ByJonathan Lee Figueroa, writer at Creators.co
Look - I REALLY like Star Wars.

Roughly two weeks ago, Mirror's Edge: Catalyst hit shelves and was met with lukewarm reviews. It has a few shining moments, but most critics seem to regard the prequel-reboot hybrid as a disappointment. As a rabid fan and proponent of the original, I felt invested in the release of a sequel on an emotional level.

I couldn't get over how refreshing and engaging the original Mirror's Edge was, and to this day, it is still one of my favorite video games ever released. I would mention it to every gamer I knew, and I still suggest it to those who have never experienced it.

Sadly, Catalyst has me pretty let down. The original game released in 2008 and gained quite the cult status. Mirror's Edge illustrated to the masses (via its parkour action) that first person shooters didn't have to be all about blockbuster war stories or online multiplayer. While it had its flaws, it was a passion project for the folks over at DICE as they managed to put a unique and much-needed spin on FPS games and platformers.

On the other hand, Catalyst tries to improve upon this cult hit, but it winds up feeling like a game crafted from ideas that sound great in theory but not in practice. With so-so reviews and somewhat disappointing sales, this franchise might be in a bit of danger. What does Mirror's Edge: Catalyst do wrong, and is there a future for this franchise in gaming or any other form of media?

It certainly does LOOK gorgeous.
It certainly does LOOK gorgeous.

Let's start with the biggest change: the open-world environment. Instead of the relatively linear level structure from the previous installment, Catalyst lets Faith roam free in the giant metropolis known as the city of Glass. Well, almost free. It lets Faith run on the rooftops — most of them. Certain story missions can also lead her into unique sections of the map specifically designated for those missions. In theory, this sounds like an incredible idea: unrestricted parkour-based exploration on the players own terms, in a huge and shiny urban playground.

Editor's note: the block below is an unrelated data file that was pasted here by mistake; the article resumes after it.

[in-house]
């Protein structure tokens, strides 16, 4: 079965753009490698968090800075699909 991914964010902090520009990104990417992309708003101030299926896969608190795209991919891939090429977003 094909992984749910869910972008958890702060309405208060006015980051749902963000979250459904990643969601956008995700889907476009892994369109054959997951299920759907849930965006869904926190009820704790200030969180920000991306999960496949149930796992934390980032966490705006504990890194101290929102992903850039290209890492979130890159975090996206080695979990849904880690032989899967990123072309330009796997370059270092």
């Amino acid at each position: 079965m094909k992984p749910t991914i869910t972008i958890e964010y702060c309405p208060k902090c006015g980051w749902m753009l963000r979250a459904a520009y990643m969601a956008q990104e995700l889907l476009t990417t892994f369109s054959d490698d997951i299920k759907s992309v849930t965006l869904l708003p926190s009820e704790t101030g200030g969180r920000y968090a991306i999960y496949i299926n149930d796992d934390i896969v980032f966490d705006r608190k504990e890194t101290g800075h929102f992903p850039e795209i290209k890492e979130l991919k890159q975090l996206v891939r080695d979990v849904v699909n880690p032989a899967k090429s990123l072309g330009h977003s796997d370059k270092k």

Unfortunately, Glass's rooftops only have three or four ways Faith can utilize to traverse the city in any direction. As a result, the story, exploration, and side missions will lead the player onto the same few rooftops over and over, as they typically provide the ideal paths to navigate the city. This can get repetitive, as you'll get used to crossing the same set of jumps to get to safe-houses and other locations relevant to the plot.

Also, not every rooftop has a way off that leads in a direction you may want to go. You'll find a handful of dead-ends before you reach your destinations, in the form of height obstacles and long distances. The whole point of an open world is to find your own path as a runner, sure, but parkour involves momentum and flow — something the first Mirror's Edge handles quite well. This open-world map, however, only delivers on that occasionally.

The autonomy of creating your own path as you go sounds great, but it just doesn't feel great when you're constantly getting lost. The city is visually stunning and is a great backdrop to build a universe in, but it simply doesn't provide the sense of flow found in the original as often as it should. I can already hear the comments typing, "But, Jonathan, you have a map and runner vision to guide you through the city, so how can you get lost? You must suck at Mirror's Edge!" Well, you're right. And that's why I play Mirror's Edge: Catalyst with runner vision completely turned off it is the only way for the open world to feel free. Which brings me to the next major flaw: the "new and improved" runner vision.

Mirror's Edge: Catalyst's new runner vision cues.
Mirror's Edge: Catalyst's new runner vision cues.

"Runner vision" is a system of visual cues within Mirror's Edge that help lead the player to their destination — wherever that may be. In the original game, objects Faith needed to traverse or doors she needed to open would fade from their natural color into a bright, saturated red when she approached them. This led the player in the right direction if they became confused in regards to where to head next.

This system returns in Catalyst, but with a new tweak — one that defeats the purpose of an open world. Now, on top of turning objects red, it comes with a floating red line that weaves throughout the environment. It flies over and under obstacles, off of ledges, across gaps, all to lead you in the right direction. Again, in theory, it doesn't sound all that bad, but it tells you EXACTLY where you need to go. It shows each obstacle you need to traverse and leaves nothing to the parkour-loving imagination.